MINNEAPOLIS -- It's tradition in the Paul Bunyan's Axe series for the winning team to grab the axe and hunt down both goal posts for some pretend chopping.
That tradition hit a slight snag on Saturday night. After No. 19 Wisconsin downed No. 25 Minnesota 20-7, the Badgers rushed to the west end zone at TCF Bank Stadium and attacked one of the goal posts. When they carried the axe to the opposite end zone, however, they found the Gophers' players and coaches blocking their path.
Some heated words were exchanged. There was some shoving. Wisconsin coach Gary Andersen said a security officer pointed a finger in his face and told his team to leave. The Badgers never got to that goal post.
"It's happened for as long as I've been alive, going to both goal posts," Wisconsin senior linebacker Chris Borland said. "They kind of crashed our party."
For the most part, though, the Badgers simply laughed off the Minnesota blockade. And why not? Nobody has stopped them when it has mattered in nearly two months.
Wisconsin (9-2) has won six straight games since a 31-24 loss at Ohio State on Sept. 28, with all of those wins coming by at least 10 points. If this keeps up, it might prove difficult to keep Andersen's team from crashing the BCS party.
After three straight Rose Bowl trips, the Badgers are left hoping for an at-large bid since Ohio State clinched the Leaders Division spot in the Big Ten championship game on Saturday. They still need a sizable bump in the BCS standings, but perhaps a road win over a ranked team will provide that boost. Oregon's loss on Saturday might have also helped, as the Pac-12 might not get a second bid now.
Andersen has declined to campaign for his team. But they are doing the important work for him.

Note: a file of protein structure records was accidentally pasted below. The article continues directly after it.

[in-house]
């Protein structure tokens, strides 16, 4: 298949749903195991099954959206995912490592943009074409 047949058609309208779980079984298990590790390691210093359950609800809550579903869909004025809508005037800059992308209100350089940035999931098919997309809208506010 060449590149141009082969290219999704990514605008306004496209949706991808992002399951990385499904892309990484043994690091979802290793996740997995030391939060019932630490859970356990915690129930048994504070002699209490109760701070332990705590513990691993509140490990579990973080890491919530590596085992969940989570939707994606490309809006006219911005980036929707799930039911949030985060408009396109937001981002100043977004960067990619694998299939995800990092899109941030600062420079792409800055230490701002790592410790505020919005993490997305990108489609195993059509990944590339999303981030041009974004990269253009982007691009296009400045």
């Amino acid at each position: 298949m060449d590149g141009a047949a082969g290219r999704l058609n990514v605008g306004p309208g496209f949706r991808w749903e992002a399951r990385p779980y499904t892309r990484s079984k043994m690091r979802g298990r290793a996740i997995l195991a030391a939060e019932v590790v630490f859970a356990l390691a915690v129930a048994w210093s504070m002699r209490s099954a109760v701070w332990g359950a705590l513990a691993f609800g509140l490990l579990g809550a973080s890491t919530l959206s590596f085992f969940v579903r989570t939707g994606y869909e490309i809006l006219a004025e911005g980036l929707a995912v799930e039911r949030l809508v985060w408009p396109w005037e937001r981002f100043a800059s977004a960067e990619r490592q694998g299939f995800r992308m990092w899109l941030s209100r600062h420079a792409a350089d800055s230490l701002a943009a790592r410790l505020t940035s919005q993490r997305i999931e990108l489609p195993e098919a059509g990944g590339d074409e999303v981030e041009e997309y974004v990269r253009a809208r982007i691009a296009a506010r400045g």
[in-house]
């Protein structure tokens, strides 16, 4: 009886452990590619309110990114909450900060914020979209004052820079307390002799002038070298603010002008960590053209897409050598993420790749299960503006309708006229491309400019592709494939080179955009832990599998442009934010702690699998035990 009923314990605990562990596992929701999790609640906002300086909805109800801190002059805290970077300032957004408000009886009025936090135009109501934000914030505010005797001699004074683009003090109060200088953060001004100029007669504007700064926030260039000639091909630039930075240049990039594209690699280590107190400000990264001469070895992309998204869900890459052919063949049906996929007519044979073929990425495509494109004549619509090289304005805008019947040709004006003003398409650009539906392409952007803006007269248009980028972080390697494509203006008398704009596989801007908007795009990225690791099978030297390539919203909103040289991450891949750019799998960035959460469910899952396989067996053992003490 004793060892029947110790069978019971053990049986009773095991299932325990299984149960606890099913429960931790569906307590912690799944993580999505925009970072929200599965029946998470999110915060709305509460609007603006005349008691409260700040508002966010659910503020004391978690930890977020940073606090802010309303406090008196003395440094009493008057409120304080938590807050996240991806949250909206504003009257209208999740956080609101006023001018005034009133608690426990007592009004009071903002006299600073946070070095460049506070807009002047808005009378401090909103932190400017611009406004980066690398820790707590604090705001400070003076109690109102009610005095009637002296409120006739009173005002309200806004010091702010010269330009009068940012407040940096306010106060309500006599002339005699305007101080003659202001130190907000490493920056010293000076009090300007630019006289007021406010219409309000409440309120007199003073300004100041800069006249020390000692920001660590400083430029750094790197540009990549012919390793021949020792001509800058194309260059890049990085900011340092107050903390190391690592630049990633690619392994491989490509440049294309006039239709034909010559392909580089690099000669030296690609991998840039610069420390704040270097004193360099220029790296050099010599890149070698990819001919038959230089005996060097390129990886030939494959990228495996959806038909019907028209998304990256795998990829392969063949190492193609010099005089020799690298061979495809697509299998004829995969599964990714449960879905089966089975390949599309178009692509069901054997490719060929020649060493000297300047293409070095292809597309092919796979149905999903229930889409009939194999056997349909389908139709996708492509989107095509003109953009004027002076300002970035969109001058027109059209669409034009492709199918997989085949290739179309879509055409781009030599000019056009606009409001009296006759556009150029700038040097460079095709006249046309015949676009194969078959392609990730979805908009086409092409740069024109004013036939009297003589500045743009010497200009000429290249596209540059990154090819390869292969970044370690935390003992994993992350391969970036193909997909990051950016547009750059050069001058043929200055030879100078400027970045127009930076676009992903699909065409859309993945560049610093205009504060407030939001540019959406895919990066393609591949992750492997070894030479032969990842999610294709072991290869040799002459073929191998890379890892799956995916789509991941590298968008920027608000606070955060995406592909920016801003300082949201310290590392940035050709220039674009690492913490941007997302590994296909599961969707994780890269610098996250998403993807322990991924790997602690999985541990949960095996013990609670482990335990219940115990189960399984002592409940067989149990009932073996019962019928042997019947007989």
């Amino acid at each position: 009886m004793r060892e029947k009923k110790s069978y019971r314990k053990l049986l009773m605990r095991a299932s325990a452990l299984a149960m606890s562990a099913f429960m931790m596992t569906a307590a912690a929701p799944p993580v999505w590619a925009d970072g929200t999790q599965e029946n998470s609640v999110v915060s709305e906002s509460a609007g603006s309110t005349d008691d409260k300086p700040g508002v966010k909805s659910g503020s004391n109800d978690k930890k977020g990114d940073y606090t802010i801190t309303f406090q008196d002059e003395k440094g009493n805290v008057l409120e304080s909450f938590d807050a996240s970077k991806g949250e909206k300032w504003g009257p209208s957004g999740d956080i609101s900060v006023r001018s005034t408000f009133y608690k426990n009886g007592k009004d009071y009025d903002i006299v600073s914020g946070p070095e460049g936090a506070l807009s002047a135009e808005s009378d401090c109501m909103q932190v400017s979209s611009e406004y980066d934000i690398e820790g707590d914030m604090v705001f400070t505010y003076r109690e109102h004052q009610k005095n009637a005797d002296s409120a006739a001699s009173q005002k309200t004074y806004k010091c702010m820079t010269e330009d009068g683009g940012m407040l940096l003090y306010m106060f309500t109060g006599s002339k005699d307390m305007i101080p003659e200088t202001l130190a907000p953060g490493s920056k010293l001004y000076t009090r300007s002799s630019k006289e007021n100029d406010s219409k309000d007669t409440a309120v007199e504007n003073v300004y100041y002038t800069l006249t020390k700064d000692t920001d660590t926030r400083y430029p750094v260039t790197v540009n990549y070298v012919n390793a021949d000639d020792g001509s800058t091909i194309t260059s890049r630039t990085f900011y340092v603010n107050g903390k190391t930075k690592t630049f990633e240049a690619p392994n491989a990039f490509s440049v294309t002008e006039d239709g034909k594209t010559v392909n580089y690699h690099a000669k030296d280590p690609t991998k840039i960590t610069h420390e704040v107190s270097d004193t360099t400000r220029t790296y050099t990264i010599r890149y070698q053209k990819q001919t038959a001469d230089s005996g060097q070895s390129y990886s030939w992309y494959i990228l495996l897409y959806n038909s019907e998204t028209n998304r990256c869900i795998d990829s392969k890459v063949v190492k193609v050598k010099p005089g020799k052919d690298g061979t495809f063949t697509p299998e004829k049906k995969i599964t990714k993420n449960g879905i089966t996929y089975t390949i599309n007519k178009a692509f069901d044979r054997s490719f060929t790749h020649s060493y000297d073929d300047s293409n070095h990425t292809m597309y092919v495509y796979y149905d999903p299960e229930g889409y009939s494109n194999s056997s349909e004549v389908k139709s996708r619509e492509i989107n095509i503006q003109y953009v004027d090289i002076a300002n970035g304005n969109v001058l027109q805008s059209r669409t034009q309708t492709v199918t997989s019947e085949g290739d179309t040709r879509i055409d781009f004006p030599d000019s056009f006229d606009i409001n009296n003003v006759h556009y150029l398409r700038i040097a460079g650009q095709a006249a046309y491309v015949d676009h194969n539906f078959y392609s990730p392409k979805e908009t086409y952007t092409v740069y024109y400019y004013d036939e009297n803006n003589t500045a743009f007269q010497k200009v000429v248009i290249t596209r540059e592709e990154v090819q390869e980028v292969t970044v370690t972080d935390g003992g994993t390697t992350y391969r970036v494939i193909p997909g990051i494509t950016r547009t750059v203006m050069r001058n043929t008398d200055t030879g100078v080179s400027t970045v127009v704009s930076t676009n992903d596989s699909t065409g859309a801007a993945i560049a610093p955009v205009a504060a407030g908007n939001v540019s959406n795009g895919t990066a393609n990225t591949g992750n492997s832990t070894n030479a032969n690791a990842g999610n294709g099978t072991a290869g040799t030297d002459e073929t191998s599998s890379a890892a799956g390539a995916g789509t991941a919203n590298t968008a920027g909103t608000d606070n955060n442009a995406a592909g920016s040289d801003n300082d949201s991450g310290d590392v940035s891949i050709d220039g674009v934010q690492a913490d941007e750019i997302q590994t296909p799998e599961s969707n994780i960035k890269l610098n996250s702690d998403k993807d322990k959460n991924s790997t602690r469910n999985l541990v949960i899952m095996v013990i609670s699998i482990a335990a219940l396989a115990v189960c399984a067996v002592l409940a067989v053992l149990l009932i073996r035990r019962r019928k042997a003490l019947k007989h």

"When you have nine wins, you're very close to being a great football team," Andersen said. "I'm not so sure we're not a great team right now. If the season were over, I'd probably say they were a great team. But I don't want to tell them that yet."
Saturday's win was more of an efficient bloodletting than a showcase. The Gophers, who had won four straight Big Ten games behind some inspired play, went toe-to-toe with Wisconsin in the trenches early. Borland said it took some time to adjust to Minnesota's physical style, and the sub-zero wind chill didn't make the shoulder-pad slamming any more pleasant.
But after Minnesota grabbed a second-quarter lead on Aaron Hill's pick-six and then threatened again in Badgers territory, the Wisconsin defense clamped down. Brendan Kelly forced a fumble from quarterback Philip Nelson that Borland recovered, leading to an eventual touchdown. Another quick three-and-out defensive series set up a field goal for a 13-7 halftime lead.
Wisconsin caused a season-high three turnovers and limited Minnesota to just 185 total yards and 3.4 yards per play. For the third straight Big Ten game and the sixth time in 11 games overall, the Badgers defense did not allow an offensive touchdown.
"It's been fun to see this defense develop into what it is," Borland said.
The offense didn't do a whole lot after Joel Stave's third-quarter touchdown throw to Jared Abbrederis for the game's final points. But it says a lot that Wisconsin seemed disappointed with a 197-yard rushing effort.
Minnesota coach Jerry Kill said earlier in the week that the Badgers had no weaknesses. That's not quite true, as special teams remain shaky. One of kicker Jack Russell's field goal tries took a dogleg left, and Andersen broke out a bizarre fourth-quarter fake-field goal play that lost 7 yards. He said he'd been holding on to that play for weeks, and that he would definitely scrap it now.
Everything else, however, has been going Wisconsin's way. Now it's a wait-and-see game with the BCS standings.
"I think this team has a lot of talent and deserves a little more recognition," defensive lineman Ethan Hemer said. "Hopefully, a win like this will put us in that spot."
On Saturday, the players were just happy to celebrate a 10th consecutive win over Minnesota, the longest by either side in the 123-year history of the rivalry. Borland hoisted freshman cornerback Sojourn Shelton on his shoulders, and Shelton held up a whiteboard that read "10 straight." The many Badgers fans who made the trip chanted, "10 more years."
"Ten's a great number," Borland told ESPN.com. "That's a decade of dominance."
The Badgers have been dominating everybody for nearly two months. It remains to be seen whether they can chop their way through the BCS road blocks.